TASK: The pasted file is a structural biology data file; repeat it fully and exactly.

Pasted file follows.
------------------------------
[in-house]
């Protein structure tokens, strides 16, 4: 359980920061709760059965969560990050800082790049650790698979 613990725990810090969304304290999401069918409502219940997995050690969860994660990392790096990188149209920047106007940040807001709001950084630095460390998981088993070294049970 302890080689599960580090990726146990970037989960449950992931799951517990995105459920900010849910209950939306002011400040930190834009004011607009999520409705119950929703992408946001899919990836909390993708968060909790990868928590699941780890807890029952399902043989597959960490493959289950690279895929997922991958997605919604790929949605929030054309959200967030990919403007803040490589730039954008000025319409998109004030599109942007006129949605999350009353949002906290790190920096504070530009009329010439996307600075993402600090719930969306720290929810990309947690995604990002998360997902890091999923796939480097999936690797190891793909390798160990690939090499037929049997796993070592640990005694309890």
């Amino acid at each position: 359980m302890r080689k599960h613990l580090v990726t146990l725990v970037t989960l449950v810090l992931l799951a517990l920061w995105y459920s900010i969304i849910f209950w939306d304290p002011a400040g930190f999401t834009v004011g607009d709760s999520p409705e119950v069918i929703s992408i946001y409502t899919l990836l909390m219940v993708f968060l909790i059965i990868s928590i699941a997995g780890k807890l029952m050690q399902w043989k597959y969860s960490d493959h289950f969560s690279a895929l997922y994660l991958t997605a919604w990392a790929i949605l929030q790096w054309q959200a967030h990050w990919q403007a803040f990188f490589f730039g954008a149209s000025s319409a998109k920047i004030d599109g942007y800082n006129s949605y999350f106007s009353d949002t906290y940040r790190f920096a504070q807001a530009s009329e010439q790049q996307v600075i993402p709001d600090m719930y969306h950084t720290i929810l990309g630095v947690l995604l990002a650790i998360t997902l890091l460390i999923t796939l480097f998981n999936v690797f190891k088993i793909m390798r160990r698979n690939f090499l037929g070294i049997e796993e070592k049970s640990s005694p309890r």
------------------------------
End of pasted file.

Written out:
[in-house]
């Protein structure tokens, strides 16, 4: 359980920061709760059965969560990050800082790049650790698979 613990725990810090969304304290999401069918409502219940997995050690969860994660990392790096990188149209920047106007940040807001709001950084630095460390998981088993070294049970 302890080689599960580090990726146990970037989960449950992931799951517990995105459920900010849910209950939306002011400040930190834009004011607009999520409705119950929703992408946001899919990836909390993708968060909790990868928590699941780890807890029952399902043989597959960490493959289950690279895929997922991958997605919604790929949605929030054309959200967030990919403007803040490589730039954008000025319409998109004030599109942007006129949605999350009353949002906290790190920096504070530009009329010439996307600075993402600090719930969306720290929810990309947690995604990002998360997902890091999923796939480097999936690797190891793909390798160990690939090499037929049997796993070592640990005694309890």
């Amino acid at each position: 359980m302890r080689k599960h613990l580090v990726t146990l725990v970037t989960l449950v810090l992931l799951a517990l920061w995105y459920s900010i969304i849910f209950w939306d304290p002011a400040g930190f999401t834009v004011g607009d709760s999520p409705e119950v069918i929703s992408i946001y409502t899919l990836l909390m219940v993708f968060l909790i059965i990868s928590i699941a997995g780890k807890l029952m050690q399902w043989k597959y969860s960490d493959h289950f969560s690279a895929l997922y994660l991958t997605a919604w990392a790929i949605l929030q790096w054309q959200a967030h990050w990919q403007a803040f990188f490589f730039g954008a149209s000025s319409a998109k920047i004030d599109g942007y800082n006129s949605y999350f106007s009353d949002t906290y940040r790190f920096a504070q807001a530009s009329e010439q790049q996307v600075i993402p709001d600090m719930y969306h950084t720290i929810l990309g630095v947690l995604l990002a650790i998360t997902l890091l460390i999923t796939l480097f998981n999936v690797f190891k088993i793909m390798r160990r698979n690939f090499l037929g070294i049997e796993e070592k049970s640990s005694p309890r």